Opinion: Should we stick to emerging markets? Advisors intervene

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Ouch.

If you have an “emerging markets” equity fund in your IRA or 401 (k), you’ve been uncomfortable for a few days.

Emerging markets collapsed after the Chinese Communist government clamped down on some of the country’s tech giants. Chinese stocks dominate emerging market indices these days, accounting for around 40% of the typical fund.

Widely held funds such as the Vanguard Emerging Markets Stock Fund VEMAX,
-0.75%
and its VWO ETF equivalent,
-0.68%,
iShares Core MSCI Emerging Markets IEMG,
-0.81%
and iShares MSCI Emerging Markets EEM,
-0.84%
lost 5% of their value in a matter of days, although they have since rallied.

This left them down around 5% since the start of the quarter on July 1 (the New World fund actively managed by American Funds NEWFX,
-0.52%
held up better and is down 2.5%)

More importantly for long-term investors, this comes after a pretty bleak decade for emerging markets. Even taking into account reinvested dividends, the typical EM equity fund has accumulated a total return of 35% over the past 10 years.

During the same period, an investor in the US S&P 500 SPX Stock Index,
+ 0.17%,
for example via the SPDR S&P 500 Trust SPY,
+ 0.17%,
won over 300%.

With that in mind, does the typical saver even need or want an emerging markets fund in their 401 (k) or IRA?

Ian Weinberg, financial planner at Family Wealth & Pension in Woodbury, NY, argues against. Emerging markets, and even developed international markets like Europe and Japan, offer you more risk and less return, he says. “Foreign stocks have a strong correlation with US stocks when the US markets fall, and then have a lower correlation with US markets when they rise,” he tells me. “It just means that foreign stocks have started to offer poor risk and reward characteristics. Would you invest in something that goes down as much or more than national stocks and increases less than national stocks when they are running? “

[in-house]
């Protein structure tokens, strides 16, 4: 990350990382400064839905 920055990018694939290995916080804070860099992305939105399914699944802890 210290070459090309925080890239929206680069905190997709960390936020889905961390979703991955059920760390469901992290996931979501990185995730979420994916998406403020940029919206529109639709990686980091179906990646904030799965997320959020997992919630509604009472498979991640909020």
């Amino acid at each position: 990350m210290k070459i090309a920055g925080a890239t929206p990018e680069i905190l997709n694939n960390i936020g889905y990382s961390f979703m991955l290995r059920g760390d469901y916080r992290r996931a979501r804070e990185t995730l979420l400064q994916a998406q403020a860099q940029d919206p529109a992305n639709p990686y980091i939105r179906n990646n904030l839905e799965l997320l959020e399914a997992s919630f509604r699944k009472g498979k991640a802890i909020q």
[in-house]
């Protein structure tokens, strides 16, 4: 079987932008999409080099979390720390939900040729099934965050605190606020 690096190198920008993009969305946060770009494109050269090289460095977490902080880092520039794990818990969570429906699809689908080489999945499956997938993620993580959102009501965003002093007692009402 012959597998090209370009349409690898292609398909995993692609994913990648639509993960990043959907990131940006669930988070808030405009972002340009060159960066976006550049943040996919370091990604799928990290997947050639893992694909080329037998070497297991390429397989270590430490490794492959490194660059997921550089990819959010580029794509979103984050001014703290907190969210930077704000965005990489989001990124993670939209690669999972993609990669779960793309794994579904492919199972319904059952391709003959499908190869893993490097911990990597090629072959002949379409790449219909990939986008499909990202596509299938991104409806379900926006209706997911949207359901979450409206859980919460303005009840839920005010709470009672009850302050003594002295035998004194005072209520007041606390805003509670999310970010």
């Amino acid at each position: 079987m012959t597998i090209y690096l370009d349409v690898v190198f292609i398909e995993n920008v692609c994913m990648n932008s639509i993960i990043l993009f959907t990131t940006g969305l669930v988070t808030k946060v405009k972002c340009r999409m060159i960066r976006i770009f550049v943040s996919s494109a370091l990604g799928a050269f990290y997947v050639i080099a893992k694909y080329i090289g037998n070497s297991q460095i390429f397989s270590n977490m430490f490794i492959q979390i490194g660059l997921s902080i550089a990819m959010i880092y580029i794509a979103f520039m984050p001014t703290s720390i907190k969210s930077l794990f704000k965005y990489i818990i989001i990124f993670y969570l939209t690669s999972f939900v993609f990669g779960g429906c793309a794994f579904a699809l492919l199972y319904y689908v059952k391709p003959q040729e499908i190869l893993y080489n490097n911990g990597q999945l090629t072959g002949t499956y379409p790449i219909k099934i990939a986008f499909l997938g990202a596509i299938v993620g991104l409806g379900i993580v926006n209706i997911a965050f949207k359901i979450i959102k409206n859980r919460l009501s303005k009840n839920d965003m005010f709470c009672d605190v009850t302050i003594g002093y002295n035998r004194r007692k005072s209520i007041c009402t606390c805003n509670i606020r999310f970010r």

Foreign stocks today seem cheap relative to the United States for a reason, he says: “Europe cannot get out of the current negative interest environment, and emerging markets, dominated by China. , are subject to government intervention and a risk of stability. Meanwhile, American companies all have a lot of overseas exposure anyway, he points out. You can get full exposure to international growth opportunities with the S&P 500.

He is not alone. BRK.A from Berkshire Hathaway,
+ 2.10%

BRK.B,
+ 1.93%
President and investment genius Warren Buffett says most people are probably better off holding 90% of their portfolio in a US stock index fund and 10% in US Treasuries.

But it takes two perspectives to make a deal, and many advisers take the other side of the argument.

“Emerging markets should definitely be a part of everyone’s long-term allocation,” says financial planner Ken Nutall in West Grove, Pa. Emerging markets tend to “zig” when other markets “zag,” he says. Emerging markets also offer many opportunities for growth. “They tend to be volatile, but over longer periods of time they tend to outperform,” he says.